The Reality Of School Shooting Drills
LULU GARCIA-NAVARRO, HOST:
More and more schools are using drills to prepare students and staff for the possibility of an active shooter. Today, we go inside one classroom's code red drill. It's in the same Florida district as the Parkland shooting took place. Rowan Moore Gerety has the story.
ROWAN MOORE GERETY, BYLINE: Seventh-graders in Patrick Manley's robotics class build Lego-like vehicles that use light sensors to work their way around a labyrinth of black tape laid out on the floor.
UNIDENTIFIED CHILDREN: Ooh, ooh, ooh.
GERETY: Robotics has been a middle school requirement at Avant Garde Academy since the school opened three years ago.
PATRICK MANLEY: Ladies and gentlemen...
GERETY: One day each semester, though, Manley puts away the robots for a code red drill meant to simulate how the class should respond in the event of a shooting on campus.
MANLEY: So we all know the things that have to happen. What's the first thing that has to happen?
UNIDENTIFIED CHILD: We have to cover the doors with the cabinets.
GERETY: The school in Hollywood is just a half-hour from Parkland, Fla., where a gunman killed 17 students and staff a month ago. In the last few weeks, this exercise has taken on special urgency. With the band practicing next door, everyone in the classroom takes a deep breath.
MANLEY: Code red. Code red. Go.
GERETY: The students jump into action, piling furniture against the door.
MANLEY: Everybody behind the desks now.
GERETY: In under 40 seconds, the whole class is lying flat on the floor behind two lab desks flipped on their sides. Today, Manley is filming the drill. He's hoping it will go viral and build support for stricter gun laws and tighter school security.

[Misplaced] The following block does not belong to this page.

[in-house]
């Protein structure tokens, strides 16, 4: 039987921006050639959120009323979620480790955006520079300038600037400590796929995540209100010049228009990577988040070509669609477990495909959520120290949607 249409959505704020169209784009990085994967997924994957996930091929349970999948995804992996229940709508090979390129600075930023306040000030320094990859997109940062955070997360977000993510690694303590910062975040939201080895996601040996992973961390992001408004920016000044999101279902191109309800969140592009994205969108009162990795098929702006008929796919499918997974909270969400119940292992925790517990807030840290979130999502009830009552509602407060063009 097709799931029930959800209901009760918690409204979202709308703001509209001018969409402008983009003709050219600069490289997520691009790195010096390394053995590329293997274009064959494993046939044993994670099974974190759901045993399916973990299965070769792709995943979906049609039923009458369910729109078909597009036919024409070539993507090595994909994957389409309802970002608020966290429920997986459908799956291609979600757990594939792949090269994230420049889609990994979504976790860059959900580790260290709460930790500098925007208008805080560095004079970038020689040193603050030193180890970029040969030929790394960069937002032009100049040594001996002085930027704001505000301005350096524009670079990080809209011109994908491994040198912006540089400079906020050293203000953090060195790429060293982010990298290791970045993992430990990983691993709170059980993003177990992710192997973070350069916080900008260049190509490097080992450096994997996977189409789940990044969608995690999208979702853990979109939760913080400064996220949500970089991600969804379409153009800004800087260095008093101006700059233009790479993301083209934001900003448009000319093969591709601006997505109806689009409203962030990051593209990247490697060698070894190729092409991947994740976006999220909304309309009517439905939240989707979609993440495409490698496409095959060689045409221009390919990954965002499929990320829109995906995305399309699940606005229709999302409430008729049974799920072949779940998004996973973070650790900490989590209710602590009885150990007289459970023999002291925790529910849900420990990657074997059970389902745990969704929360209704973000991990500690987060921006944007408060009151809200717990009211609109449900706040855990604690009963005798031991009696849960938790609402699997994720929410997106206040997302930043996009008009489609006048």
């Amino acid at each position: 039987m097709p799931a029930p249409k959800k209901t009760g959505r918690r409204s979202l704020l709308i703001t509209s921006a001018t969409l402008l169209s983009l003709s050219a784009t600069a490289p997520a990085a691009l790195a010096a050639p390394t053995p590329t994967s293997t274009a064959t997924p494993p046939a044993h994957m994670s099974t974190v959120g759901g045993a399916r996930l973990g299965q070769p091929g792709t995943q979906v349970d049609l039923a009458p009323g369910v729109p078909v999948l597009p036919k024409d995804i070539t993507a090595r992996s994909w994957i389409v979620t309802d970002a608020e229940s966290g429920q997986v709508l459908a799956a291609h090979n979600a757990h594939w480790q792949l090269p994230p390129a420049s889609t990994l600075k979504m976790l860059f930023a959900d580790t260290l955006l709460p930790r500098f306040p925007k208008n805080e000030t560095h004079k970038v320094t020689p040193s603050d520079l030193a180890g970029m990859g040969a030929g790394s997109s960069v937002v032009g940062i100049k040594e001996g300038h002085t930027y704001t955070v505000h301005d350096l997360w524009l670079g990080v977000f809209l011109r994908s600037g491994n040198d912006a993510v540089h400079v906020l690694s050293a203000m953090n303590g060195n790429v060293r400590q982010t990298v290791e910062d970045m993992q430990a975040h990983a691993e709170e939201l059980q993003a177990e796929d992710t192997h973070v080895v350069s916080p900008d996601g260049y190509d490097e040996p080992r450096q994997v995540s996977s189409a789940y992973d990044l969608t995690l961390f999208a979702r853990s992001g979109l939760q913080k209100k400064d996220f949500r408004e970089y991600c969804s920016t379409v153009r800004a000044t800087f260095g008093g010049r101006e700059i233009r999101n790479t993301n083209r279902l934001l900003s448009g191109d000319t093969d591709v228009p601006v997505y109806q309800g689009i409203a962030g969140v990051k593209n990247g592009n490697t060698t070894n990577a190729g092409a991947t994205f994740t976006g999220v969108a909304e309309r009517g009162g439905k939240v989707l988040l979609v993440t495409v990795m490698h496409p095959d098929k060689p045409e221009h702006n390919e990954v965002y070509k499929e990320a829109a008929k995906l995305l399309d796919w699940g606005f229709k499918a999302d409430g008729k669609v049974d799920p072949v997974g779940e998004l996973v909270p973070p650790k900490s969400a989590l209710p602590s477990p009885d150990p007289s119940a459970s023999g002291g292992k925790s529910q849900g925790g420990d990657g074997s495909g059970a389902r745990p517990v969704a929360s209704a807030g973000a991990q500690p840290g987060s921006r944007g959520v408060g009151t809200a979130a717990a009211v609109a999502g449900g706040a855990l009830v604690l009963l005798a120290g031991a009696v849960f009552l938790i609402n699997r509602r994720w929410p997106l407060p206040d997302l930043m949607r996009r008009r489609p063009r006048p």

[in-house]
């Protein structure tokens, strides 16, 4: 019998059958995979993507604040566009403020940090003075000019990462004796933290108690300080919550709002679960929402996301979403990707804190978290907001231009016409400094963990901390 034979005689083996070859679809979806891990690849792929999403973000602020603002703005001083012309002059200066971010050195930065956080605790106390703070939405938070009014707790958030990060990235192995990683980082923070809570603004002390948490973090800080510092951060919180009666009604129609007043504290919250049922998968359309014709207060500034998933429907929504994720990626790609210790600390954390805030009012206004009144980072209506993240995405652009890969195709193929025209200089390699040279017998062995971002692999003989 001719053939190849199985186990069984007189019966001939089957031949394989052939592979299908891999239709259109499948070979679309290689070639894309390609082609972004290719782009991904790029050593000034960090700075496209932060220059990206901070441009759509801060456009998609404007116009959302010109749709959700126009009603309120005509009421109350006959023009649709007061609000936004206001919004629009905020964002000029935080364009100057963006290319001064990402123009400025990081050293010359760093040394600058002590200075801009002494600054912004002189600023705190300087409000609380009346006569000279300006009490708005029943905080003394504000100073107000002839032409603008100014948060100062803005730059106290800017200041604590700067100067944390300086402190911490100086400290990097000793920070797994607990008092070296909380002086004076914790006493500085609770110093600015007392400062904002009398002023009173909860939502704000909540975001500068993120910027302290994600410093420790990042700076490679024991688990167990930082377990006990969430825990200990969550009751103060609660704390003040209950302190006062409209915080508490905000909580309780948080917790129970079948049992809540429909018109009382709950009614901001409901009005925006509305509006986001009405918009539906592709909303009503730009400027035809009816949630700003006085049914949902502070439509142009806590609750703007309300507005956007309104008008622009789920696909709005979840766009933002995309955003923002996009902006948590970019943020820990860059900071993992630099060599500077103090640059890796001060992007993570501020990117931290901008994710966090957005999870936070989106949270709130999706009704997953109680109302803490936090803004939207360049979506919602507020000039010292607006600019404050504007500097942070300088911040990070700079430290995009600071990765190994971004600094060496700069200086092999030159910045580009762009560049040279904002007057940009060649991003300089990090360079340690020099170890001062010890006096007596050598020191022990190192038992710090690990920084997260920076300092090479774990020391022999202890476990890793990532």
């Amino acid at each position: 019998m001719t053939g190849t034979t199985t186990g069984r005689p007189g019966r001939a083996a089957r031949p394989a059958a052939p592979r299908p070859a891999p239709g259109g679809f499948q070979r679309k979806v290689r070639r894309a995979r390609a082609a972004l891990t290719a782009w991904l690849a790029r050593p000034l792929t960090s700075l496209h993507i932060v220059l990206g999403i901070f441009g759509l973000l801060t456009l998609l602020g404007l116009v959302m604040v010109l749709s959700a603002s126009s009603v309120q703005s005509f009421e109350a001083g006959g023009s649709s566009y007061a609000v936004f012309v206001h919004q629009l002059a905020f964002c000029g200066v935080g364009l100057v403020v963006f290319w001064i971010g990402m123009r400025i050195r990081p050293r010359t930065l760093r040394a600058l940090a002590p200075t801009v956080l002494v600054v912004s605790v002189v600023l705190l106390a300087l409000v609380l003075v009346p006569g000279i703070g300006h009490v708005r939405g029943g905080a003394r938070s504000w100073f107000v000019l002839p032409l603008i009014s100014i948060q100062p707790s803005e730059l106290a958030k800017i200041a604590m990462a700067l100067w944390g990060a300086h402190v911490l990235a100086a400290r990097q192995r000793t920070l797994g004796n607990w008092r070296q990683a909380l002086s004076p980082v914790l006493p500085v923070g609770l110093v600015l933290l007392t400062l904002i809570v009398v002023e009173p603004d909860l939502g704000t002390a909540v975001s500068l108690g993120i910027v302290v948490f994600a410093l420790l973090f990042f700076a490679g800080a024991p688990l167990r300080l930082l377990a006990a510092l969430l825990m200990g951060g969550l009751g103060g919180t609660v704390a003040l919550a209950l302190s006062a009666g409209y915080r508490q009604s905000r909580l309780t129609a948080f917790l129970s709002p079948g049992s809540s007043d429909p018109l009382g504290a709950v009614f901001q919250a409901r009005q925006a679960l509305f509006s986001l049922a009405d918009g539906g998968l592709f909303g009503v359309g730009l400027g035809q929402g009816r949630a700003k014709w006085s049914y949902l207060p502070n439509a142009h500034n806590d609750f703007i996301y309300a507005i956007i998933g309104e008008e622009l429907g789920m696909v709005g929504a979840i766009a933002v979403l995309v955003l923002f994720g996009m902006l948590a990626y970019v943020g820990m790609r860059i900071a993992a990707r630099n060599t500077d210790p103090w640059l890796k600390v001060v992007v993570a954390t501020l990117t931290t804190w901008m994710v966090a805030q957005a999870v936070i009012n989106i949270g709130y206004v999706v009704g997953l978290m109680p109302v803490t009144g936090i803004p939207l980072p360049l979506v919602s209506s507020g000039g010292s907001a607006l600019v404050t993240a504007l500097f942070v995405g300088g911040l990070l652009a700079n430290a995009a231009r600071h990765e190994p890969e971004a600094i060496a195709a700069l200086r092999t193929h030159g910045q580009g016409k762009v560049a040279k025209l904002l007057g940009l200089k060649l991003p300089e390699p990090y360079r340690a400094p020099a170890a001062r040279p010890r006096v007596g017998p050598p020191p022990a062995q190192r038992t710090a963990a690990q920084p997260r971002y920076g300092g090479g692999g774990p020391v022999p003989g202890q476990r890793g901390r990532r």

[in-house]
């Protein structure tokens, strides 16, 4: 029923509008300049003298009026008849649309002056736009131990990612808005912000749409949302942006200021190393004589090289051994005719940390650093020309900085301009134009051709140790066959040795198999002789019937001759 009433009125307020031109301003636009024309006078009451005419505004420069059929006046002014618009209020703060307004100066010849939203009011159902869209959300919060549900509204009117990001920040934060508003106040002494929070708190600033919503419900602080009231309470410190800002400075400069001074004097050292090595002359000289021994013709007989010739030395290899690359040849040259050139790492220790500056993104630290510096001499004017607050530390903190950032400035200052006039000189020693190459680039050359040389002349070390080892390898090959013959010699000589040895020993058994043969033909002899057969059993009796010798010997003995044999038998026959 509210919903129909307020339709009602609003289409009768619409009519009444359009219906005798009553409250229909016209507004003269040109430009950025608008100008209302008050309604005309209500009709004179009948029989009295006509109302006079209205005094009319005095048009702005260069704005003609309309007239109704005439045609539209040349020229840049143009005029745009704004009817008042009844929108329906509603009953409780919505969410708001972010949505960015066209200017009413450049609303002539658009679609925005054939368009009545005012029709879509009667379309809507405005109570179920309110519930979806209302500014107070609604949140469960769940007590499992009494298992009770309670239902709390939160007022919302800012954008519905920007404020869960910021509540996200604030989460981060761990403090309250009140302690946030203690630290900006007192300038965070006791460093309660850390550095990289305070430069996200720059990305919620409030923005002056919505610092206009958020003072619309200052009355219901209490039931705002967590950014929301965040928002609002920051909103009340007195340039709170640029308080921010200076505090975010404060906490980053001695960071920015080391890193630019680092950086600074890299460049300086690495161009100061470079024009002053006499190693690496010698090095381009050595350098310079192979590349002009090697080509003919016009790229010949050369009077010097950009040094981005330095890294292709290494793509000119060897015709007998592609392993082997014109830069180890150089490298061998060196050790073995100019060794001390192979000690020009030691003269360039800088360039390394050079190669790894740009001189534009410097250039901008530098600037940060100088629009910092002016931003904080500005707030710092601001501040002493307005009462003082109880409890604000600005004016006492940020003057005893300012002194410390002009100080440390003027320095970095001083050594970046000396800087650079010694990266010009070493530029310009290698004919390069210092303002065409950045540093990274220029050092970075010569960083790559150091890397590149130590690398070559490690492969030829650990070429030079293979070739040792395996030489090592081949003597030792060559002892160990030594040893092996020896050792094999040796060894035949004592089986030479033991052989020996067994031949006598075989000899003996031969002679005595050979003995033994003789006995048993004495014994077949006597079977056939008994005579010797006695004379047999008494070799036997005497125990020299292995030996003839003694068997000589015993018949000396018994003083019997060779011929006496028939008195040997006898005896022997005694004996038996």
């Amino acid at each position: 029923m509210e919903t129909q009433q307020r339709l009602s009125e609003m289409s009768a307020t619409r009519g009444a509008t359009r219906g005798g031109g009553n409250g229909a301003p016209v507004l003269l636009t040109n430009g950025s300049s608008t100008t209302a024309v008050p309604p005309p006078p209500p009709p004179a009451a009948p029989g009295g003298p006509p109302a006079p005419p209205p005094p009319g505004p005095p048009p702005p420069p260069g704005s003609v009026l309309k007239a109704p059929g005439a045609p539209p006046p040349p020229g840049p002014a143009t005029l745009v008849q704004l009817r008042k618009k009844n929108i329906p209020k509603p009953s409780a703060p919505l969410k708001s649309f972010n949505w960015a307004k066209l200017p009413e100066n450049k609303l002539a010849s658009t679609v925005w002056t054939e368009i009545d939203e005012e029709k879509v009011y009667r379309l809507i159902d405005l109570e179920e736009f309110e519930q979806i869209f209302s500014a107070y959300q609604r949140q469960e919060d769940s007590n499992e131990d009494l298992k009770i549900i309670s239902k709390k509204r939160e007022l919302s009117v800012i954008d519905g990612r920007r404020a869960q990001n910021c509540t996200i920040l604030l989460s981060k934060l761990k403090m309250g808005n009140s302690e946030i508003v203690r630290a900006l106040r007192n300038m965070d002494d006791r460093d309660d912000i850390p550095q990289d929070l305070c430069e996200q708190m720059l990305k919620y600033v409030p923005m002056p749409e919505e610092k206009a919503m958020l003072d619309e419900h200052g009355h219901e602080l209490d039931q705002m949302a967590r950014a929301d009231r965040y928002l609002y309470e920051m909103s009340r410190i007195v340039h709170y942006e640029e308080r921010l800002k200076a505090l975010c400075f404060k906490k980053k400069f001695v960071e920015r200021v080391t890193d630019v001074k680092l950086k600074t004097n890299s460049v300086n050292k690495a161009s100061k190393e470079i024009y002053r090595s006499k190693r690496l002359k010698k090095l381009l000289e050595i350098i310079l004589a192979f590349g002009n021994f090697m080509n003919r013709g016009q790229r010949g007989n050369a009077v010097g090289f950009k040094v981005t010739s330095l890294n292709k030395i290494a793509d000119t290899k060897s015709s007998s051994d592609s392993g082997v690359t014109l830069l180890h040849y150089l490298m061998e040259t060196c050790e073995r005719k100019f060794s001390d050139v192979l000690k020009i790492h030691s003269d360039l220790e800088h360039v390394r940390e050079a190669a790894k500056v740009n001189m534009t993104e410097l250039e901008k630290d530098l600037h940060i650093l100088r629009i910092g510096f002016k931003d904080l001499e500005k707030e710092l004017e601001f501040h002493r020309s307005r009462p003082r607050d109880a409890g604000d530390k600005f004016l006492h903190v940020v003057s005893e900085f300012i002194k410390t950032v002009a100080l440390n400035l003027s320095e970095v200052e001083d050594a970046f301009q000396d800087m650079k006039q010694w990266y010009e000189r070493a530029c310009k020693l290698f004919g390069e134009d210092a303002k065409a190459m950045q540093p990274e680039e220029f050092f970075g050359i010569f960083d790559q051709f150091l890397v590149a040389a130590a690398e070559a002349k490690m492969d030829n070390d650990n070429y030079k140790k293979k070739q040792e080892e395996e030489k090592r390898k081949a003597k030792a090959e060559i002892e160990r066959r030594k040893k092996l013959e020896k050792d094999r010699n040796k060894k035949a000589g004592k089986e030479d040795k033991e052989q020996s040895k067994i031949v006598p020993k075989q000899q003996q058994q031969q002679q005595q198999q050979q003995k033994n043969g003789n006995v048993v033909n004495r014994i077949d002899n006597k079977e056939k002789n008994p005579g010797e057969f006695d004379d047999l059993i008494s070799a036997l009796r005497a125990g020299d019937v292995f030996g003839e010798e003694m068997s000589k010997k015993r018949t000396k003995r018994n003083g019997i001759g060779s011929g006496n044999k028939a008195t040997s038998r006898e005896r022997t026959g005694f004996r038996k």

MANLEY: Because I don't think people are aware of what we are asking the students to do during a code red drill.
GERETY: Manley made sure to remind students that shootings like the one in Parkland are extremely rare. But it's still a sobering exercise. These kids have learned to lie flat to make themselves a smaller target and to point their heads away from the door.
MANLEY: Much more survivable if your feet are hit.
GERETY: They ask whether the windows near the first-grade classroom downstairs are bulletproof. One student says the code red drills at his old school weren't nearly as tactical as Mr. Manley's. Seventh-grader Annabelle Suzuki says it's reassuring to feel like she'll know what to do if she ever faces a real-life active shooter.
ANNABELLE SUZUKI: But I feel like it's upsetting that we have to be able to go through this, that we need to know this in case it might happen to us.
SHANE SUZUKI: I think it's been good in a way for everyone to come to terms with what happened.
GERETY: Shane Suzuki is Annabelle's father. He says it's been enlightening to watch his daughter and her classmates ask big questions about gun laws and politics and why mass shootings take place at all.
S. SUZUKI: They know that this isn't normal and this isn't right and that they should just have to go to school and worry about passing an algebra test, not have to worry about a lockdown shooter exercise or something like that.
GERETY: Almost three-quarters of schools around the country already conduct active shooter drills of some kind. Michael Dorn says his school safety organization, Safe Havens International, saw a spike in demand after Parkland. But he says there's a danger of overreacting to mass shootings, rolling out new trainings that aren't proven to work or ignoring everyday risks like cars and school buses that don't get as much attention.
MICHAEL DORN: Not to undermine these horrific acts, but having your child hit in the parking lot of an elementary school is a very terrible event. It just may not make the national news.
GERETY: And Dorn says those quiet tragedies remain far more common than active shooters. For NPR News, I'm Rowan Moore Gerety in Hollywood, Fla.
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